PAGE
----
For a complete introduction and to get to know each Quirkle, work your way across the main menu bar above. Have fun exploring, and please contact us with any questions you may have!

But that's not all. Check out the introductory video that explains why we created the Quirkles, or take a look at the sample book Gilbert Gas below.


Recent News

February might be the shortest month of the year, but it’s certainly not one short on activities or things to commemorate. We’ve got Ground Hog’s Day, the Super Bowl, Valentine’s Day and President’s Day just to name a few. It’s also Black History Month and National Heart Month.

In our part of the world, February is also one of the coldest months. This month we talk about static electricity, which is more prevalent in winter because the air is typically drier. Also people  wear more layers of clothing, which have the potential to rub against each other, causing charge separation. Read the “hair raising” story of Ellie Electricity and watch our video as the children create “Ellie’s Wild Hair.”

Speaking of hair, and in conjunction with Black History Month, learn about Madame C.J. Walker (Sarah Breedlove). She was born in 1867, near Delta, Louisiana. After suffering from a scalp ailment that resulted in her own hair loss, she invented a line of African-American hair care products in 1905. She promoted her products by traveling around the country and eventually established Madame C.J. Walker Laboratories to manufacture cosmetics and train sales beauticians. Her savvy business prowess led her to be one of the first American women to become a self-made millionaire.

The Madame C.J. Walker Manufacturing Company was wildly successful, with profits that were the modern-day equivalent of several million dollars. An innovator, Walker organized clubs and conventions for her representatives, which recognized not only successful sales, but also philanthropic and educational efforts among African-Americans.

In 1916, Walker moved to Harlem. From there, she would continue to operate her business, while leaving the day-to-day operations of her factory in Indianapolis to its forelady.

Walker quickly immersed herself in Harlem's social and political culture. She founded philanthropies that included educational scholarships and donations to homes for the elderly, the National Association for the Advancement of Colored People, and other organizations focused on improving the lives of African-Americans. She also donated the largest amount of money by an African-American toward the construction of an Indianapolis YMCA in 1913.

So here’s to February! Enjoy all the special things about February, the days, the people and the science!

Whether you live in the cold North or the sunny South, you can still make a little snow if it doesn’t fall naturally this winter. Snowflakes are crystalline water ice, formed when super cooled cloud droplets hit freezing temperatures. Molecules from the droplets join together by chance to create a random arrangement around a nucleus. A snowflakes shape is determined by environment, including temperature and humidity, at the time the snowflake forms.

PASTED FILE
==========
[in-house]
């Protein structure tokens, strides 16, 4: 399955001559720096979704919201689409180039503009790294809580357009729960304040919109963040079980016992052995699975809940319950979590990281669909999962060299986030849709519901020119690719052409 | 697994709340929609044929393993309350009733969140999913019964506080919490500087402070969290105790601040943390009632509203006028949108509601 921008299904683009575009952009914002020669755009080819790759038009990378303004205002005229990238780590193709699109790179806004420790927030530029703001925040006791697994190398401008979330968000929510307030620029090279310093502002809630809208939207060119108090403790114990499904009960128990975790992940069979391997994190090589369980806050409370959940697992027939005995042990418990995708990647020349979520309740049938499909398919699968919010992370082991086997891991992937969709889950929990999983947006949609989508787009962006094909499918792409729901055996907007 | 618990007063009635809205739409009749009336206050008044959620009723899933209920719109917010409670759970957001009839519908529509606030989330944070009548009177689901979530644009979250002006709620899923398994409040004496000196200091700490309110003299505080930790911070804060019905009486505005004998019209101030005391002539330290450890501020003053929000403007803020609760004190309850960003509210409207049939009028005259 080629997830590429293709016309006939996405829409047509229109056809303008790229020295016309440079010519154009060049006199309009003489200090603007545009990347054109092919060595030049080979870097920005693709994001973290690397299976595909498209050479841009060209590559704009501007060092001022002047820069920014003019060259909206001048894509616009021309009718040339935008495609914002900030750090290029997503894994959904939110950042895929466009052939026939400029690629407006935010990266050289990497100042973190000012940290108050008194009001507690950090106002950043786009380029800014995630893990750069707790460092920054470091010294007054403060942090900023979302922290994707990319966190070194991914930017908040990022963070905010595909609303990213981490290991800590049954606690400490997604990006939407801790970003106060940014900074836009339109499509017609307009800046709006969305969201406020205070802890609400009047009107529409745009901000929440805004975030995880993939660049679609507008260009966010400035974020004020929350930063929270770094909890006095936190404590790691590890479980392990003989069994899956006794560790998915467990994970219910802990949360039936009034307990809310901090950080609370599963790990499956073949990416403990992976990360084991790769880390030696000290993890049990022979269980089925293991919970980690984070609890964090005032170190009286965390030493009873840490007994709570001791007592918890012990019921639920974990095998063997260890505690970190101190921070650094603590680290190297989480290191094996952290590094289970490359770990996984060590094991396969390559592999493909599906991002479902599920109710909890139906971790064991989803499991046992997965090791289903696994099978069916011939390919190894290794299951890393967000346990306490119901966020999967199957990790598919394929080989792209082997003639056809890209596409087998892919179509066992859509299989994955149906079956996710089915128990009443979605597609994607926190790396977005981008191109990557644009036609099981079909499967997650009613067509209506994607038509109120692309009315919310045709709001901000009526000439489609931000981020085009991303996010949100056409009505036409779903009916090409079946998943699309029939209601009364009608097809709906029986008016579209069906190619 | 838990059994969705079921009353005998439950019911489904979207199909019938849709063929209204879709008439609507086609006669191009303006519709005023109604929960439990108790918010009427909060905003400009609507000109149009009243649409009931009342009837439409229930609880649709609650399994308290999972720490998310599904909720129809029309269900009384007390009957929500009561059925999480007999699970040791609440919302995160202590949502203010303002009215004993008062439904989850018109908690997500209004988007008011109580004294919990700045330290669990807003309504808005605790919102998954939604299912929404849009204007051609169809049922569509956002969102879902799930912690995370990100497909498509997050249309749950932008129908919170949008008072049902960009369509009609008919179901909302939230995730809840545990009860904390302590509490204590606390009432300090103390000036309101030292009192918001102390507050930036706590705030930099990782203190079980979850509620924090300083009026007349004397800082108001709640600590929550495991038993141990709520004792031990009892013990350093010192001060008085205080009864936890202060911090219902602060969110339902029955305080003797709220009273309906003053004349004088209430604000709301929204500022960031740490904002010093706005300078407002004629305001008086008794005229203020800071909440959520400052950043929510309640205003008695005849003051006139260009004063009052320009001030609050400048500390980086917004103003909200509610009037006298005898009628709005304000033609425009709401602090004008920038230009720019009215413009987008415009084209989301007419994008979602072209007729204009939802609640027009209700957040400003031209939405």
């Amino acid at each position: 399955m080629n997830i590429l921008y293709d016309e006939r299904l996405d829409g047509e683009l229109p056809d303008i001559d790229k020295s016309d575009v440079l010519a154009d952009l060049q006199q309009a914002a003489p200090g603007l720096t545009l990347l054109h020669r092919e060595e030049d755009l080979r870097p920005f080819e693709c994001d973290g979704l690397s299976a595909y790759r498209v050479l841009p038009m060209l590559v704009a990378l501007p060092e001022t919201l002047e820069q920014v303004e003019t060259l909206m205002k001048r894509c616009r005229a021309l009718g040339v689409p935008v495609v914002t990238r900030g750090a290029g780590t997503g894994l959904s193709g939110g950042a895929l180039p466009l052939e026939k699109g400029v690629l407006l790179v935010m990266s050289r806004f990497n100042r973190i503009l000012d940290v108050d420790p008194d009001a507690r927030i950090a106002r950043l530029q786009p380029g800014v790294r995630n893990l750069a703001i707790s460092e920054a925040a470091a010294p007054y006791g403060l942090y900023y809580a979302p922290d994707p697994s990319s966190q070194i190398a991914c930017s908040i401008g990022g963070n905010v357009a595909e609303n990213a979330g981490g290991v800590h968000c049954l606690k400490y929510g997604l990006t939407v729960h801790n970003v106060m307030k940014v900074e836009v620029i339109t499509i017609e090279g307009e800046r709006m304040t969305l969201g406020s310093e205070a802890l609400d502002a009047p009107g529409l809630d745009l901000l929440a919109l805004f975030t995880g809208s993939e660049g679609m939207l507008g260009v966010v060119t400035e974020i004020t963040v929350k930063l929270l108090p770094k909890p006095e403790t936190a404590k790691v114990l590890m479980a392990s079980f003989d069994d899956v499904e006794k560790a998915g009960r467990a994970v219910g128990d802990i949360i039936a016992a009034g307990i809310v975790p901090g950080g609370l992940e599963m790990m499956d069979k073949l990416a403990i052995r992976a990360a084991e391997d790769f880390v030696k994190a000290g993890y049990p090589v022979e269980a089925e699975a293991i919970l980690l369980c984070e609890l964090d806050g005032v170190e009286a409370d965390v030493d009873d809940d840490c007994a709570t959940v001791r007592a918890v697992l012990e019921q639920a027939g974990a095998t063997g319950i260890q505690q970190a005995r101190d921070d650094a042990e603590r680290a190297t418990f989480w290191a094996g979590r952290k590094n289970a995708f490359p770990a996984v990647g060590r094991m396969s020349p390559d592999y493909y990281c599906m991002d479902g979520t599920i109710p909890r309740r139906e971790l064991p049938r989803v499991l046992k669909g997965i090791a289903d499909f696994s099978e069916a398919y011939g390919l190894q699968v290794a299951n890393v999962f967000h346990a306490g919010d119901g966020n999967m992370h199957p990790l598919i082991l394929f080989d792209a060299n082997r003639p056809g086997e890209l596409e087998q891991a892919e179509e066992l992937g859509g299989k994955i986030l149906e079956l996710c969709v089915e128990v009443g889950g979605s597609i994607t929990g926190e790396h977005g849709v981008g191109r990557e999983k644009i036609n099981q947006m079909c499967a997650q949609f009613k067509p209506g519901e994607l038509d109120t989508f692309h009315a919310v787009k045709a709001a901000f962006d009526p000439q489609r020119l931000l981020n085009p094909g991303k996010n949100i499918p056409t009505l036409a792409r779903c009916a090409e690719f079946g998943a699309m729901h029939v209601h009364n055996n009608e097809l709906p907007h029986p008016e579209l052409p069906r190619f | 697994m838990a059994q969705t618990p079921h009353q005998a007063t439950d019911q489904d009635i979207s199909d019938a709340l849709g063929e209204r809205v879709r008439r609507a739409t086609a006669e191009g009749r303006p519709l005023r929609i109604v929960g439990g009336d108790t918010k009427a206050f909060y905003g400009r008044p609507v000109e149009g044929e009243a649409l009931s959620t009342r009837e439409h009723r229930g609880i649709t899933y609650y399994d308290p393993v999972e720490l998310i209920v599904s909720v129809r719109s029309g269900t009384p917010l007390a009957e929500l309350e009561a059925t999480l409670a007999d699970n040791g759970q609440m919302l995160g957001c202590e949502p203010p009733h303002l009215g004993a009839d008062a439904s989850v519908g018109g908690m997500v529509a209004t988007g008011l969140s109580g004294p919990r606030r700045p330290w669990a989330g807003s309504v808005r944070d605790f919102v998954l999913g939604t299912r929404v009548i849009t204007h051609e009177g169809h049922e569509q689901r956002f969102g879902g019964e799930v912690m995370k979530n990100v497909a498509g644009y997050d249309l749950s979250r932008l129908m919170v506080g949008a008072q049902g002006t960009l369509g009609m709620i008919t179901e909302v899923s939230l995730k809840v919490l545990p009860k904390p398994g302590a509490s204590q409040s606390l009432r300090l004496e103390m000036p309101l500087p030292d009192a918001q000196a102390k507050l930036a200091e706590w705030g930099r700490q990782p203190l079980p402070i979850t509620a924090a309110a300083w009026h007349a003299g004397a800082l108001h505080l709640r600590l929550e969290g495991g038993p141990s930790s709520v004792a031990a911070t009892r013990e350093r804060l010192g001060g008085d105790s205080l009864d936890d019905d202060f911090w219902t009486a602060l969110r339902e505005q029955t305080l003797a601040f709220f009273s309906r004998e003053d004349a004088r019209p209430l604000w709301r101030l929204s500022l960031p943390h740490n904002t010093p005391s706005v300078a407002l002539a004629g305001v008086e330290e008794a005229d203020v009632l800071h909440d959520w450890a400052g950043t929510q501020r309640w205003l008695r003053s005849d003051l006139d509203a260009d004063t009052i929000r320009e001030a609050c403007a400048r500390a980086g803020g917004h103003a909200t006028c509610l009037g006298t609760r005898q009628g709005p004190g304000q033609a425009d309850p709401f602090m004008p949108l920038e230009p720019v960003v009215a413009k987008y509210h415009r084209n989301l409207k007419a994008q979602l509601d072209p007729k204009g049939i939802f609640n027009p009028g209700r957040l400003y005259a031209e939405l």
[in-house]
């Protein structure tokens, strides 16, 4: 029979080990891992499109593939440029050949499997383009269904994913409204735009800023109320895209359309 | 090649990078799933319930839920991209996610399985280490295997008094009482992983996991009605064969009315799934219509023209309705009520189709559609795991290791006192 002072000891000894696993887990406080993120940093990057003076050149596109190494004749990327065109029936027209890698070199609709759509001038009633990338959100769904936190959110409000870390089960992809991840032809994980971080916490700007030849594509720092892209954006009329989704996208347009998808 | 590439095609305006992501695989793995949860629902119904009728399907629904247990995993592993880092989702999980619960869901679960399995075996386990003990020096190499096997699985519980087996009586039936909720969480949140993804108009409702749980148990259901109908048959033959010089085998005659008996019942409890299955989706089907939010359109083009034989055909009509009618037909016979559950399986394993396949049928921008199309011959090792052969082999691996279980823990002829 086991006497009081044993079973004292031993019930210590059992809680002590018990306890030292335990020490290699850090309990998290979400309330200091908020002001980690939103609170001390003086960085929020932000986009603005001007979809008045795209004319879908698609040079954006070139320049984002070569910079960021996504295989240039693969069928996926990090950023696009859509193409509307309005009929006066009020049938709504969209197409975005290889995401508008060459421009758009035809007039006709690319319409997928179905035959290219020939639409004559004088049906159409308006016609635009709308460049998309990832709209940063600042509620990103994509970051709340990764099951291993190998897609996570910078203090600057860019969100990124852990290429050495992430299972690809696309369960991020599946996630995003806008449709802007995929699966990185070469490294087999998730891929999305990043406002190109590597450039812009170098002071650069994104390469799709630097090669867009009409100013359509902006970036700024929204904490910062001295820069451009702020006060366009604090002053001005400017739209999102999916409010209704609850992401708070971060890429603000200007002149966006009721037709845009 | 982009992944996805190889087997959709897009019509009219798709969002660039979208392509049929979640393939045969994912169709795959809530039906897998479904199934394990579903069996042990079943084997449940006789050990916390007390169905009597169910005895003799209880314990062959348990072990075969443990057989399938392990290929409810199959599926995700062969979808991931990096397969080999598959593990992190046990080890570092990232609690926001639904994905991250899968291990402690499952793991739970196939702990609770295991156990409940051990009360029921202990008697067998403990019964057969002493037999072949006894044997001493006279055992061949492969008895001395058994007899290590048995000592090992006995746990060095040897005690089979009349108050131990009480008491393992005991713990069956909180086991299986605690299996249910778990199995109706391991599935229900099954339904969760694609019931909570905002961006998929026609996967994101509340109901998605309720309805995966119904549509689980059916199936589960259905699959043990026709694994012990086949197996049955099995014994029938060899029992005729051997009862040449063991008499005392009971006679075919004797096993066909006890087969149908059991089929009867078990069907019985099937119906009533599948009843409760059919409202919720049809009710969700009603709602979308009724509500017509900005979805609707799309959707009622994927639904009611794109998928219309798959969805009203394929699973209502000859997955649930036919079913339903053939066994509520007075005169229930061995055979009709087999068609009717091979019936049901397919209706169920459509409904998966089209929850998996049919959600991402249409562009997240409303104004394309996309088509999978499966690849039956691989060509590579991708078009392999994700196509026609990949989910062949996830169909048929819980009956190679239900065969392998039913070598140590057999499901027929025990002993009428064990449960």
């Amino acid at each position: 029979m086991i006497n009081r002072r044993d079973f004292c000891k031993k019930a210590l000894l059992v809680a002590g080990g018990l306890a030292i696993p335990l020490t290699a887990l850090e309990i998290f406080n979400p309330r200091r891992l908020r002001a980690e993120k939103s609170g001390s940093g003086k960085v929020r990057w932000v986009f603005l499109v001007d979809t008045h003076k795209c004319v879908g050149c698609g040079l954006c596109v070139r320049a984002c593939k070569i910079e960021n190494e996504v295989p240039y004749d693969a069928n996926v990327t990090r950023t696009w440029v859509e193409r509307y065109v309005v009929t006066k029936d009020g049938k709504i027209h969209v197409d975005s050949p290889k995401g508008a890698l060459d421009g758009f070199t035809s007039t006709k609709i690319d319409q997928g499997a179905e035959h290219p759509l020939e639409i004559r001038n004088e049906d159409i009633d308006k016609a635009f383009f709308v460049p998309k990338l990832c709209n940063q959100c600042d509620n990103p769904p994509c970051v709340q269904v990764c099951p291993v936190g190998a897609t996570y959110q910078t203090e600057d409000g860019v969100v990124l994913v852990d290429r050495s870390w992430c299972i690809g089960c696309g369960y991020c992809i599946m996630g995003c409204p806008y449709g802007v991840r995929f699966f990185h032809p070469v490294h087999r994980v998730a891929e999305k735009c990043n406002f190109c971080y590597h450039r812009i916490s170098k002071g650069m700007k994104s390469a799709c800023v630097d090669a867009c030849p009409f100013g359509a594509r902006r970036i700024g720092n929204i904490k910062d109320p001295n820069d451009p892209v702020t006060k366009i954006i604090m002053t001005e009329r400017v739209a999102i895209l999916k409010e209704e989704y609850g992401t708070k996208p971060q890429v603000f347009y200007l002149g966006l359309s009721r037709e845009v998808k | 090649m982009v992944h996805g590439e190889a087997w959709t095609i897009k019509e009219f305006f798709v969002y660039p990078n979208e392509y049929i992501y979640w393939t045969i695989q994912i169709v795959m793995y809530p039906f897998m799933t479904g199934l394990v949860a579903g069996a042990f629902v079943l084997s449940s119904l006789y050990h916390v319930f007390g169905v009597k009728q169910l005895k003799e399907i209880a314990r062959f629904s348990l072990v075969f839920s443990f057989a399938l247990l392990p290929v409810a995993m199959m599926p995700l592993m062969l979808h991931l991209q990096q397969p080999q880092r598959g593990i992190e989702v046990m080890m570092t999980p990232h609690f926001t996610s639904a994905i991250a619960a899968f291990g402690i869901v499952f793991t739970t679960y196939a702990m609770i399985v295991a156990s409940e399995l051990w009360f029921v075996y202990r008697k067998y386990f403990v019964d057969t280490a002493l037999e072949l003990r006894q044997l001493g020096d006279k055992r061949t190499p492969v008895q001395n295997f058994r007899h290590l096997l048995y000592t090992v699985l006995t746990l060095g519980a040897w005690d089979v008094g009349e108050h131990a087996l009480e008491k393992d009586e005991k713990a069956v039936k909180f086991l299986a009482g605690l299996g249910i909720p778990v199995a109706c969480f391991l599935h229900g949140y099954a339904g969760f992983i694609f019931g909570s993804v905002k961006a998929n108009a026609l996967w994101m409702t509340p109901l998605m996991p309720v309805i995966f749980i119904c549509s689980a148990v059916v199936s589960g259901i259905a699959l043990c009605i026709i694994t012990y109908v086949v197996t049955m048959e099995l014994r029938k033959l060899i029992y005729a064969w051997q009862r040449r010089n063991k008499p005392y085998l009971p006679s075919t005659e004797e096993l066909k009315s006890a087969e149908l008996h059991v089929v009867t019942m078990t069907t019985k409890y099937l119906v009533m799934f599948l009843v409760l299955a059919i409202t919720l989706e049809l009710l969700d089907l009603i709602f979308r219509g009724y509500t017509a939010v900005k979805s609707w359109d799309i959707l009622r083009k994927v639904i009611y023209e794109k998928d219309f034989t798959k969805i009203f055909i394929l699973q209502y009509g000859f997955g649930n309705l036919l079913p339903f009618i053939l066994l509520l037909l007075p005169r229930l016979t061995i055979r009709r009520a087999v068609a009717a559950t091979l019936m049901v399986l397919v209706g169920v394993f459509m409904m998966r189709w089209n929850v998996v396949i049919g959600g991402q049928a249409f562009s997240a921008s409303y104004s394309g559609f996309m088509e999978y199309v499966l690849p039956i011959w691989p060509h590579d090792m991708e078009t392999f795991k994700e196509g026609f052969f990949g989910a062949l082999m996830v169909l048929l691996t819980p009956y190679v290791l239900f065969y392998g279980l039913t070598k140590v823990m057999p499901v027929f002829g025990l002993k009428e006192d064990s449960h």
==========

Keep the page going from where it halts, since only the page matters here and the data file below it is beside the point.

Here's an activity idea that lets you make real snowflakes. This definitely takes adult supervision! Bring a pot of water to a rapid boil. Hold a clear jar over the boiling water, open end facing down, until the jar fills with steam. Caution! Use tongs or oven mitts to hold the jar as the steam can cause burns. Quickly cap the jar and place it in the freezer. Collect steam for no more than 30 seconds. If the jar gets too hot, the temperature change could crack the jar. Check the jar every ten minutes and record your observations.

A common misbelief is that no two snowflakes are ever alike, with random patterns forming in a manner that is virtually impossible to replicate. Although unlikely, there is no scientific fact that proves snowflakes cannot be identical. In fact, it can be argued that snowflakes formed in the same conditions and within close proximity, may in fact take on identical characteristics.

To learn more about crystals and to make Epsom salt “snow,” do the activity in the Quirkles book Ronnie Rock entitled “Ronnie’s Rock Crystals.”  Also watch our video that integrates three Quirkles books--Colorful Caroline, Kitchen Chemistry Kal, and Zany Science Zeke in fun snow activities. With all these ideas, you'll never be bored on a snowy day!


Read the “hair raising” story of Ellie Electricity and watch our video as the children create “Ellie’s Wild Hair.”

We all know snow is made up of crystals. In this demonstration from the book Ronnie Rock, you observe how crystals are formed.

What People Are Saying

I really appreciate your ideas and support!!! I am amazed at the Quirkles series that you have created and know you all must be FABULOUS teachers!!!

Cindy, Lower School Science Coordinator, Suffolk, VA

What People Are Saying

It is very hard to put into words exactly how much I love the Quirkles. They totally changed my attitude about teaching science to kindergarten and first graders as an enrichment class in my school.

Lynn, Gifted Teacher, Springdale, AR